We Created Chávez: A People’s History of the Venezuelan Revolution by George Ciccariello-Maher will be out this May. It provides a broad, nuanced account of Chávez’s rise to power and the years of activism that preceded it. Based on interviews with grassroots organizers, former guerrillas, members of neighborhood militias, and government officials, Ciccariello-Maherpresents a new history of Venezuelan political activism, one told from below.
In Who Can Stop the Drums?: Urban Social Movements in Chávez’s Venezuela, Sujatha Fernandes also looks at Chávez’s poor supporters in the barrios of Caracas. Her widely-praised book portrays everyday life and politics in the shantytowns of Caracas through accounts of community-based radio, barrio
assemblies, and popular fiestas, and the many interviews she conducted with activists and government officials. Listen here to a recent interview with Fernandes and Miguel Tinker Salas on KALW's "Your Call."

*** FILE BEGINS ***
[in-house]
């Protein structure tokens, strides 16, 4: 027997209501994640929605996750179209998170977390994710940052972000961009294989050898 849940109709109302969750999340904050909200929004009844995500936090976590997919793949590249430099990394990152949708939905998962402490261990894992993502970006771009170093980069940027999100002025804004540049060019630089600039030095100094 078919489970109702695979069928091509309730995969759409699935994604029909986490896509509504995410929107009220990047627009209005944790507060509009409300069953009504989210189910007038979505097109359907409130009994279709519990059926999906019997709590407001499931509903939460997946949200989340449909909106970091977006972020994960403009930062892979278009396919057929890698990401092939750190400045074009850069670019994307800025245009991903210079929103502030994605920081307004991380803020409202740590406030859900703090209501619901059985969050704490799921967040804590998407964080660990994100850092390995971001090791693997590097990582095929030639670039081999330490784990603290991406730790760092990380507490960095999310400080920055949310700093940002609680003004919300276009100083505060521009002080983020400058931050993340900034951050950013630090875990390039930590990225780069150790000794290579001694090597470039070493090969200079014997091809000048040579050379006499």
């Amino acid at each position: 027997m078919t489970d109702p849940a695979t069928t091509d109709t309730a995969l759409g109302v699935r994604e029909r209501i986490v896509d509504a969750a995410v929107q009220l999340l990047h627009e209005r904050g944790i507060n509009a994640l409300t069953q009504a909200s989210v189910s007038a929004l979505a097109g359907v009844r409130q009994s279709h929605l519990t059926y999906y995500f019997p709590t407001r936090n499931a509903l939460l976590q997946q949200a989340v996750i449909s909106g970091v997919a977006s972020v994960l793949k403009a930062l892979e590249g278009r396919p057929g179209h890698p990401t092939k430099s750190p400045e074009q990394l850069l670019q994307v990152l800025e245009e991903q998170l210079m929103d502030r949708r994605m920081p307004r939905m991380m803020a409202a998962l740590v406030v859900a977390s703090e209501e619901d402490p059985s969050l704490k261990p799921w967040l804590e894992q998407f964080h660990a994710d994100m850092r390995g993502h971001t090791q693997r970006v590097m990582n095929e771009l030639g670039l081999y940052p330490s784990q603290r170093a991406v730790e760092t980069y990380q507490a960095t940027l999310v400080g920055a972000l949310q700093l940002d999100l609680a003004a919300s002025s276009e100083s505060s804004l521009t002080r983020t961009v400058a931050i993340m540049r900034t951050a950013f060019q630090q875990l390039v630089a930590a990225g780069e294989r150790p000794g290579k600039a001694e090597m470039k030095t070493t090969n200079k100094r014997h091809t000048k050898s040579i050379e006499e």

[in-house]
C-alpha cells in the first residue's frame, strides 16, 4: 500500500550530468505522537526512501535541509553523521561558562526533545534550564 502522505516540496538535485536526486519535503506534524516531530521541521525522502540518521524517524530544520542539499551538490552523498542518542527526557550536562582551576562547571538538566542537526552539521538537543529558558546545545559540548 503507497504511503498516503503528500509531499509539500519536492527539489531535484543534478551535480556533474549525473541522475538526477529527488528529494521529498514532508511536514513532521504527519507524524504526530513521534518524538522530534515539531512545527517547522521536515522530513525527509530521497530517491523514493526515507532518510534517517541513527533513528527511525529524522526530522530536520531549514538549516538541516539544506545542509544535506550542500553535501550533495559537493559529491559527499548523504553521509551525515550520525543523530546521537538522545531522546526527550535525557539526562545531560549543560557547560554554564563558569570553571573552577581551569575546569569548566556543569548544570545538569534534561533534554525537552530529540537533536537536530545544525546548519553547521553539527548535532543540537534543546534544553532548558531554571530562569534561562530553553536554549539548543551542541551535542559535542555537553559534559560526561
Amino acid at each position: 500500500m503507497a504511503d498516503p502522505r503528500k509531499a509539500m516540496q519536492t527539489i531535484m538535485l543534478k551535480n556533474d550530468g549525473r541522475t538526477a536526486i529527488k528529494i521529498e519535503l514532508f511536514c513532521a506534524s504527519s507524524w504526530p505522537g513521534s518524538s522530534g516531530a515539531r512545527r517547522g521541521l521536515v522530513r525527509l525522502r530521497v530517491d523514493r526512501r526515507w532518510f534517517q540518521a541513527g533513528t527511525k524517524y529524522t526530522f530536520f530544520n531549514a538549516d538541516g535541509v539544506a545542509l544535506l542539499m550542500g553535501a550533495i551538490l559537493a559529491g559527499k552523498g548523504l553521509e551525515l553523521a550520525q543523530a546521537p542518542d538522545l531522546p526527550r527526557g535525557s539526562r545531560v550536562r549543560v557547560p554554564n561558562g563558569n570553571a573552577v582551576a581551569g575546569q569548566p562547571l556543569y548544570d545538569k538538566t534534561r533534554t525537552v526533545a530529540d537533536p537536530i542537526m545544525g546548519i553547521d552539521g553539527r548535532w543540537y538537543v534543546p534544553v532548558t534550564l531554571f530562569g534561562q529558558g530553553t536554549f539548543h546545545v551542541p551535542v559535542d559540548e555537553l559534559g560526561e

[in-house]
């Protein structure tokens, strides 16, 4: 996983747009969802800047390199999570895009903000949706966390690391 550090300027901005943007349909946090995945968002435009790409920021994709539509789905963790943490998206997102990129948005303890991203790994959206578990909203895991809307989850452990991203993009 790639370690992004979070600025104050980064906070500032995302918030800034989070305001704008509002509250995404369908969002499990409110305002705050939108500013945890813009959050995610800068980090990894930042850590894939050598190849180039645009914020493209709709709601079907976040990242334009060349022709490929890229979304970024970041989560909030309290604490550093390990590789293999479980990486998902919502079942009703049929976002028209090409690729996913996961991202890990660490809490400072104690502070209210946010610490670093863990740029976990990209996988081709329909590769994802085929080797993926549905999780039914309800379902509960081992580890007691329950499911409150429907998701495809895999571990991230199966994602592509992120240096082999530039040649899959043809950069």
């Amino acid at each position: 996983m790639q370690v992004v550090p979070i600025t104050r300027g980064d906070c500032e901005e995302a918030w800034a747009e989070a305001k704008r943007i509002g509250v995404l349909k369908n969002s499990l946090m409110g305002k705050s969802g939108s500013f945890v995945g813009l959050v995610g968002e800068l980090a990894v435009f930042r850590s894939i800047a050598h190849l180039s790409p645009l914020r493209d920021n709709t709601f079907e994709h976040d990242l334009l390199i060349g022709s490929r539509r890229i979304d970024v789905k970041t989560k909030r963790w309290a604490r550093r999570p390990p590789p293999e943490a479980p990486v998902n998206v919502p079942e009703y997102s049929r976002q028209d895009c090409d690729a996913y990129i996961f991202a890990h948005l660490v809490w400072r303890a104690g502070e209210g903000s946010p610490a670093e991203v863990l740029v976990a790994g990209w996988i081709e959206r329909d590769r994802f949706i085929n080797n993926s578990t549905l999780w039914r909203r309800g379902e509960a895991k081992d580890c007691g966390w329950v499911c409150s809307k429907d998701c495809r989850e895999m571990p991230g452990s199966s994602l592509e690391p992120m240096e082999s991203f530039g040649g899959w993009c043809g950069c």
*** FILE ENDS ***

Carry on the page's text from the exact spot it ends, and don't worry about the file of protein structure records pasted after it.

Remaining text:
In The Enduring Legacy: Oil, Culture, and Society in Venezuela, historian Miguel Tinker Salas examines the role of oil in Venezuela's economy. He traces the historyof the oil industry’s rise in Venezuela from the beginning of the twentieth century, paying particular attention to the experiences and perceptions of industry employees, both foreign and Venezuelan. His interest in how oil suffused the consciousness of Venezuela is personal: Tinker Salas was born and raised in one of its oil camps.
Venezuela’s Bolivarian Democracy, edited by David Smilde, Daniel Hellinger, brings together a variety of perspectives on participation and democracy in Venezuela. An interdisciplinary group of contributors focuses on the everyday lives of Venezuelans, examining the forms of participation that have emerged in communal councils, cultural activities, blogs, community media, and several other forums.
Looking much further back at Venezuela's history is a special issue of the journal Ethnohistory, Colonial Transformations in Venezuela: Anthropology, Archaeology, and History, edited by Berta E. Pérez. Contributors employ the tools of history, anthropology and ethnology to address the relationship between the colonizer and the colonized in Venezuela. It examines various aspects of the Venezuelan oral-based cultures—including religion, gender, and trade—and argue that the
indigenous and black populations were never "cultural islands"—neither before nor after European penetration.